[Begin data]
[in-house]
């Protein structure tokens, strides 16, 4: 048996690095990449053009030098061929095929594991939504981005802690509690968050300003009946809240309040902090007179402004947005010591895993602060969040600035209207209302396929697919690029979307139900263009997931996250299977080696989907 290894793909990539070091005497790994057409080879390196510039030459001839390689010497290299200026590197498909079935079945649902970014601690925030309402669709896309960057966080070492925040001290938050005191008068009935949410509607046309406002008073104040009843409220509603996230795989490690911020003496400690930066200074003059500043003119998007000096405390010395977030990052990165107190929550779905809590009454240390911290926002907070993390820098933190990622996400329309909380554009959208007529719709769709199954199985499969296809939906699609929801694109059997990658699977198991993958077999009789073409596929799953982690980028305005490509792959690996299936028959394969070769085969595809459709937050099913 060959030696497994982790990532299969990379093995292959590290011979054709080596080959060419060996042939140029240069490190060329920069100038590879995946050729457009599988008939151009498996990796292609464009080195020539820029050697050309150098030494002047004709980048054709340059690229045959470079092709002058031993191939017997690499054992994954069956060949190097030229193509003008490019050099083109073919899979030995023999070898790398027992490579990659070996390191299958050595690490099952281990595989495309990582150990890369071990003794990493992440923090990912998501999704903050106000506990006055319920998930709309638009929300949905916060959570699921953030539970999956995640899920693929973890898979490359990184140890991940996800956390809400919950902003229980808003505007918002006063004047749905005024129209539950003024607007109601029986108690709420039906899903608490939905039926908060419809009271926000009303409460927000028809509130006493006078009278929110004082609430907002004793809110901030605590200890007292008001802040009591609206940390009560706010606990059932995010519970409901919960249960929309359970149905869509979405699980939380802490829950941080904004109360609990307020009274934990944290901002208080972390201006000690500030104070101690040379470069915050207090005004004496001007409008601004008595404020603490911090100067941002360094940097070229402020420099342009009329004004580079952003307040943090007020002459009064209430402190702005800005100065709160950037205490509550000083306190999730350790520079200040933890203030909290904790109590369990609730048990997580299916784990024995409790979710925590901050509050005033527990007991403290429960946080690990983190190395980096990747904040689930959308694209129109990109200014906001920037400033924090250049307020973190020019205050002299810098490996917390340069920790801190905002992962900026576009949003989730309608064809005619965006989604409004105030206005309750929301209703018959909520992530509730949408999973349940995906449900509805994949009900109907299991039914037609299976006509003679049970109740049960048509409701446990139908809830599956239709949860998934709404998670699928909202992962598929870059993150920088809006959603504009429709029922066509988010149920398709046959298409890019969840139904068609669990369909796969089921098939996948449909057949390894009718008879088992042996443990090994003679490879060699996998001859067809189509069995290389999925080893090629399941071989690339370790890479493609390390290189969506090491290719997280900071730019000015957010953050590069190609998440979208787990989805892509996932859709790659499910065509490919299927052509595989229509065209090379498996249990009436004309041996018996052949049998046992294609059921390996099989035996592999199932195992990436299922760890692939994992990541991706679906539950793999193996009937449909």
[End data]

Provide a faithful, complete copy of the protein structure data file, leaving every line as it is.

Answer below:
[in-house]
């Protein structure tokens, strides 16, 4: 048996690095990449053009030098061929095929594991939504981005802690509690968050300003009946809240309040902090007179402004947005010591895993602060969040600035209207209302396929697919690029979307139900263009997931996250299977080696989907 290894793909990539070091005497790994057409080879390196510039030459001839390689010497290299200026590197498909079935079945649902970014601690925030309402669709896309960057966080070492925040001290938050005191008068009935949410509607046309406002008073104040009843409220509603996230795989490690911020003496400690930066200074003059500043003119998007000096405390010395977030990052990165107190929550779905809590009454240390911290926002907070993390820098933190990622996400329309909380554009959208007529719709769709199954199985499969296809939906699609929801694109059997990658699977198991993958077999009789073409596929799953982690980028305005490509792959690996299936028959394969070769085969595809459709937050099913 060959030696497994982790990532299969990379093995292959590290011979054709080596080959060419060996042939140029240069490190060329920069100038590879995946050729457009599988008939151009498996990796292609464009080195020539820029050697050309150098030494002047004709980048054709340059690229045959470079092709002058031993191939017997690499054992994954069956060949190097030229193509003008490019050099083109073919899979030995023999070898790398027992490579990659070996390191299958050595690490099952281990595989495309990582150990890369071990003794990493992440923090990912998501999704903050106000506990006055319920998930709309638009929300949905916060959570699921953030539970999956995640899920693929973890898979490359990184140890991940996800956390809400919950902003229980808003505007918002006063004047749905005024129209539950003024607007109601029986108690709420039906899903608490939905039926908060419809009271926000009303409460927000028809509130006493006078009278929110004082609430907002004793809110901030605590200890007292008001802040009591609206940390009560706010606990059932995010519970409901919960249960929309359970149905869509979405699980939380802490829950941080904004109360609990307020009274934990944290901002208080972390201006000690500030104070101690040379470069915050207090005004004496001007409008601004008595404020603490911090100067941002360094940097070229402020420099342009009329004004580079952003307040943090007020002459009064209430402190702005800005100065709160950037205490509550000083306190999730350790520079200040933890203030909290904790109590369990609730048990997580299916784990024995409790979710925590901050509050005033527990007991403290429960946080690990983190190395980096990747904040689930959308694209129109990109200014906001920037400033924090250049307020973190020019205050002299810098490996917390340069920790801190905002992962900026576009949003989730309608064809005619965006989604409004105030206005309750929301209703018959909520992530509730949408999973349940995906449900509805994949009900109907299991039914037609299976006509003679049970109740049960048509409701446990139908809830599956239709949860998934709404998670699928909202992962598929870059993150920088809006959603504009429709029922066509988010149920398709046959298409890019969840139904068609669990369909796969089921098939996948449909057949390894009718008879088992042996443990090994003679490879060699996998001859067809189509069995290389999925080893090629399941071989690339370790890479493609390390290189969506090491290719997280900071730019000015957010953050590069190609998440979208787990989805892509996932859709790659499910065509490919299927052509595989229509065209090379498996249990009436004309041996018996052949049998046992294609059921390996099989035996592999199932195992990436299922760890692939994992990541991706679906539950793999193996009937449909």